Volume 13, Number 8—August 2007
Shiga Toxin–producing Escherichia coli, Idaho
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|EID||Lockary VM, Hudson RF, Ball CL. Shiga Toxin–producing Escherichia coli, Idaho. Emerg Infect Dis. 2007;13(8):1262. https://dx.doi.org/10.3201/eid1308.070189|
|AMA||Lockary VM, Hudson RF, Ball CL. Shiga Toxin–producing Escherichia coli, Idaho. Emerging Infectious Diseases. 2007;13(8):1262. doi:10.3201/eid1308.070189.|
|APA||Lockary, V. M., Hudson, R. F., & Ball, C. L. (2007). Shiga Toxin–producing Escherichia coli, Idaho. Emerging Infectious Diseases, 13(8), 1262. https://dx.doi.org/10.3201/eid1308.070189.|
To the Editor: Data collected from expanded surveillance study suggest that more than half of Idaho Shiga toxin–producing Escherichia coli (STEC) illnesses are caused by non-O157 serotypes. Using data from a regional medical center whose stool culture protocol included Shiga toxin testing, we predicted Idaho’s STEC incidence to be significantly higher if non-O157 STEC were routinely detected by immunoassay. Recent findings suggest that the prediction was accurate in an expanded surveillance area.
Several studies have shown an increased incidence of non-O157 STEC infections in the United States. For example, a community hospital in Virginia detected non-O157 serotypes in 31% of patients with STEC from 1995–2002 (1). A 1998 Nebraska study that analyzed 30,000 diarrheal stool samples found that non-O157 and O157:H7 STEC were equally prevalent (2). Additionally, findings from a Connecticut study of laboratory-confirmed cases (3), STEC surveillance results from Montana (4), and a recent study from Michigan (5) indicate that non-O157 serotypes comprise a substantial percentage of STEC cases.
In other countries, nonculture-based methods are routinely used for STEC detection (6). However, E. coli O157:H7 culture methods remain the focus in the United Kingdom, Canada, and the United States (6). Reliance on culture methods can result in misleading interpretations of STEC prevalence. For example, 93% of STEC infections in Canada are reported to be E. coli O157:H7, yet a Manitoba 1992 study showed that when toxin assays were used, 35% of the recovered STEC isolates were non-O157 serotypes (6).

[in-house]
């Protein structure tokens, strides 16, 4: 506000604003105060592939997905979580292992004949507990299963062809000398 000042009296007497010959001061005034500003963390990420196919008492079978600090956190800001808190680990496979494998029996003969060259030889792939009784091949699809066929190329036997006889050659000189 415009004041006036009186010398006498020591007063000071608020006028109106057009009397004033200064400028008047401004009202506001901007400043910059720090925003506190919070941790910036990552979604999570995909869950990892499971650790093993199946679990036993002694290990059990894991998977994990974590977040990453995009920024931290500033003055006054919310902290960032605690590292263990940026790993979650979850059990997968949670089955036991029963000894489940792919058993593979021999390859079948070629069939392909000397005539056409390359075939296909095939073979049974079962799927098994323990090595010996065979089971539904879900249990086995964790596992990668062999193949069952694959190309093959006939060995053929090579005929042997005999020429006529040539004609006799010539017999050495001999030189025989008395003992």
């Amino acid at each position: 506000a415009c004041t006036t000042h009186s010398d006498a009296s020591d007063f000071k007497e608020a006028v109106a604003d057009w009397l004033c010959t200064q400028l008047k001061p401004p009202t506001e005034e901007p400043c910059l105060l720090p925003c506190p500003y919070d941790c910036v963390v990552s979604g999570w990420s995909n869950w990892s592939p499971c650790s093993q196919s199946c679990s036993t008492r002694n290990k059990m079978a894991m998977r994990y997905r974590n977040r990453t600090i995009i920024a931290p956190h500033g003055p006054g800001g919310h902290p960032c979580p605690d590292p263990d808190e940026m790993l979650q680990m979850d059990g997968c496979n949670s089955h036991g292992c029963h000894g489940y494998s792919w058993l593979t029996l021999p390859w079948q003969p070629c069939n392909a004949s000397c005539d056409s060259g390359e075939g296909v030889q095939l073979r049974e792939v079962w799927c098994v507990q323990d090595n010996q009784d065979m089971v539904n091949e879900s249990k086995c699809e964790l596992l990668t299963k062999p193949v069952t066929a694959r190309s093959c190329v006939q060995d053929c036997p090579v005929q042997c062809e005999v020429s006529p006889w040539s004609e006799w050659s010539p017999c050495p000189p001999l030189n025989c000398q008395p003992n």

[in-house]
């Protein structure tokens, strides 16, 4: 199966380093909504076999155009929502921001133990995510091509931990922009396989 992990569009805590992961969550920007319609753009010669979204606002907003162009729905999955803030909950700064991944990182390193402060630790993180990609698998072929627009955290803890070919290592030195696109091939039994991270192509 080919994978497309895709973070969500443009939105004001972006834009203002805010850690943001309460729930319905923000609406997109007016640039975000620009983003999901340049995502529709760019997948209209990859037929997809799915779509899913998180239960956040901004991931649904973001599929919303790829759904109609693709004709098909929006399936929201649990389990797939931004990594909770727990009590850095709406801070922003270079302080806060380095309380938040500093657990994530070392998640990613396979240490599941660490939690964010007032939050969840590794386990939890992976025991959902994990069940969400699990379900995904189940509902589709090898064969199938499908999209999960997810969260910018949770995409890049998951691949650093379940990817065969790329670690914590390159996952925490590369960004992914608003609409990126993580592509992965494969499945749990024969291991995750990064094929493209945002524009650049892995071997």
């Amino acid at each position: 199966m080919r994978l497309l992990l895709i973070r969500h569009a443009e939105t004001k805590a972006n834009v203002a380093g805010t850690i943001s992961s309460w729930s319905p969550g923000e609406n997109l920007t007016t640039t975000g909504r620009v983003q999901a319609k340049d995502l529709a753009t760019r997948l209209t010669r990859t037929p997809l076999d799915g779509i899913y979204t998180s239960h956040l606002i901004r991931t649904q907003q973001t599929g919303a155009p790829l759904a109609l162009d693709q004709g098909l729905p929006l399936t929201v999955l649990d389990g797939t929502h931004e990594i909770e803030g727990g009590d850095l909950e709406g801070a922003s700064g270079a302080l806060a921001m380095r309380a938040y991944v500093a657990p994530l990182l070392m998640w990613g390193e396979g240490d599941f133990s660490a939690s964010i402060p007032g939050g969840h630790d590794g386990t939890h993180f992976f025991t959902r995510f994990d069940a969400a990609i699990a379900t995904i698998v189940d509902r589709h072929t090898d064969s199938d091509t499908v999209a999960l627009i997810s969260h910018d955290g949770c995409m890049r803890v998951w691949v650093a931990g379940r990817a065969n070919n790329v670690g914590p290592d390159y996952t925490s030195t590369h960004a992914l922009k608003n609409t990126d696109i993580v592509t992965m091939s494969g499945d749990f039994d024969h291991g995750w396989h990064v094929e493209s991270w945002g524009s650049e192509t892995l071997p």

Analysis of reported non-O157 STEC cases in Idaho showed a similar trend. From 2002–2004, 66% of Idaho’s non-O157 cases originated in Health District 7, where >70% of stool cultures are screened by enzyme immunoassay (EIA) for Shiga toxin (Premier EHEC, Meridian Bioscience, Cincinnati, OH, USA). This rate was disproportionately higher than that of the remaining 6 health districts, which primarily use culture methods to screen for E. coli O157:H7. We hypothesized that this disproportion was due to differences in stool culture protocol. To test this premise, we conducted enhanced surveillance for 16 months in a “low” STEC incidence area, Health District 5. A total of 2,065 stools submitted for culture were screened for Shiga toxin by EIA. With this approach, reported non-O157 STEC incidence rose from <1 case/year/100,000 population to 11 cases/year/100,000 population. Additionally, 56% of recovered STEC isolates were non-O157 serotypes, mirroring the proportion of non-O157 detected in District 7. Notably, this appears to be the endemic rate for District 5 because no non-O157 STEC outbreaks or matching pulsed-field gel electrophoresis patterns were detected during the surveillance period. Although our study captured only a portion of stool cultures in Idaho, our findings demonstrated an increased prevalence of non-O157 STEC in the region when nonculture methods were used.